Date: Sunday, October 21, 2018
Session Type: ACR Poster Session A
Session Time: 9:00AM-11:00AM
Background/Purpose: Congestive heart failure (CHF) is a major contributor to morbidity and mortality in patients with rheumatoid arthritis (RA). Myocardial disease is typically clinically silent, only manifesting as myocardial dysfunction after an extended preclinical phase. Feature-tracking (FT) cardiac magnetic resonance (CMR) imaging can be used to assess early left ventricular (LV) dysfunction. It is critically important to differentiate between the effects of disease and those of biological treatment on LV regional function, since this distinction may have important implications for long-term management of RA. This study aimed to assess LV regional function in RA patients and to determine the impact of biological treatment using global circumferential and longitudinal strain values, assessed by CMR.
Methods: RA patients and controls without cardiac symptoms were enrolled, and those with no history and/or clinical findings of systemic and pulmonary hypertension, coronary artery disease, valvular heart disease, atrial fibrillation, diabetes mellitus, and dyslipidemia underwent non-contrast CMR. Patients with RA were administered non-biologic disease-modifying antirheumatic drugs (nbDMARDs) or biologic DMARDs (bDMARDs). All subjects underwent evaluation of LV regional function, as measured by CMRI. LV global longitudinal peak systolic strain (GLS) is a prognostic indicator of adverse cardiovascular outcomes in various patient populations, and global circumferential peak systolic strain (GCS) is a predictor of CHF in the general population. GLS and GCS were calculated in the 16 LV segments. Group comparisons were made using the Wilcoxon rank sum test, Fisher’s exact test, and Steel test where appropriate.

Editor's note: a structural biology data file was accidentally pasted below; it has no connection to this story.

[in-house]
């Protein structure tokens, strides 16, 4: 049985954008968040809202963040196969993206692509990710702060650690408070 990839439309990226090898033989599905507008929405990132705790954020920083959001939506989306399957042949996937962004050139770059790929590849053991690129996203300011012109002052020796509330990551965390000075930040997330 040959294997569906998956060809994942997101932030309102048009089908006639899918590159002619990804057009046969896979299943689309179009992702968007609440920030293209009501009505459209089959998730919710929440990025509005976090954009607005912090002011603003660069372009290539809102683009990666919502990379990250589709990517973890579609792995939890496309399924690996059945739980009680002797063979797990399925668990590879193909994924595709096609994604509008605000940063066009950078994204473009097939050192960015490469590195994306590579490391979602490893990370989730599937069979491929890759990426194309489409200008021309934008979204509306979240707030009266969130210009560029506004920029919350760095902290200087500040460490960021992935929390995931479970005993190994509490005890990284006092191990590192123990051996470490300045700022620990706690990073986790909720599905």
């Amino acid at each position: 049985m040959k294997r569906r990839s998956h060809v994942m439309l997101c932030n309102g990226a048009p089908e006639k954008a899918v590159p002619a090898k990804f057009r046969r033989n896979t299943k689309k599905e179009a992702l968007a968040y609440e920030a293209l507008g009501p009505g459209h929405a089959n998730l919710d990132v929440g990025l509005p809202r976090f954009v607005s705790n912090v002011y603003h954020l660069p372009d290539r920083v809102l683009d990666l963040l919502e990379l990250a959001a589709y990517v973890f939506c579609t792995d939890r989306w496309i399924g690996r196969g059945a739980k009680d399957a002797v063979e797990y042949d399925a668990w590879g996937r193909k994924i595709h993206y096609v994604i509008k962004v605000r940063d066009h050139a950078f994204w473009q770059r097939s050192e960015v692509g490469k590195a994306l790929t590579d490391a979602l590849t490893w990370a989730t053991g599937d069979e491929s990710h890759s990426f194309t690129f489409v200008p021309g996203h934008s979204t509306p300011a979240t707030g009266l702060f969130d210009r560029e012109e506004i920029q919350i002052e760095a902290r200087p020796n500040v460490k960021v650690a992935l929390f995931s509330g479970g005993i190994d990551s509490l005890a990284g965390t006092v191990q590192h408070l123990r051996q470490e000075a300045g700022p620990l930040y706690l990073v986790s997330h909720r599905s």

Results: We compared 100 patients with RA (86% women; mean age, 55.3±10.3 years) with 30 healthy controls (100% women; mean age, 55.7±4.5 years). No statistically significant differences in cardiovascular risk (CV) factors were observed in the characteristics between the patients and the healthy controls. GCS was significantly reduced by 27% in the RA group compared to controls (p=0.017). Furthermore, GCS was significantly lower by 17% in the nbDMARD group than in the bDMARD group (p=0.035). GCS in the RA group was associated with the Simplified Disease Activity Index (SDAI) (p=0.05). GCS in the RA group was not associated with CV risk factors or other RA status. GLS in the RA group was significantly reduced by 22% compared to the control group (p=0.027). GLS in the RA group was not associated with CV risk factors or RA status. GLS was lower by 16% in the nbDMARD group than in the bDMARD group (p=0.049). GLS tended to be associated with the SDAI.
Conclusion: This prospective study assessed LV regional dysfunction in RA, using global circumferential and longitudinal strain values on CMR. Subclinical LV regional dysfunction of GCS and GLS was prominent in RA patients without cardiac symptoms. Biologic treatment may normalize LV regional dysfunction, associated with a reduction in disease activity in RA patients.
To cite this abstract in AMA style:Yokoe I, Kobayashi H, Kobayashi Y, Ikumi N, Nishiwaki A, Sugiyama K, Nagasawa Y, Nozaki T, Kitamura N, Takei M. Impact of Biological Treatment on Left Ventricular Regional Dysfunction in Rheumatoid Arthritis Patients Determined with Global Circumferential and Longitudinal Strain Values Using Cardiac Magnetic Resonance Imaging [abstract]. Arthritis Rheumatol. 2018; 70 (suppl 10). https://acrabstracts.org/abstract/impact-of-biological-treatment-on-left-ventricular-regional-dysfunction-in-rheumatoid-arthritis-patients-determined-with-global-circumferential-and-longitudinal-strain-values-using-cardiac-magnetic-re/. Accessed June 4, 2020.
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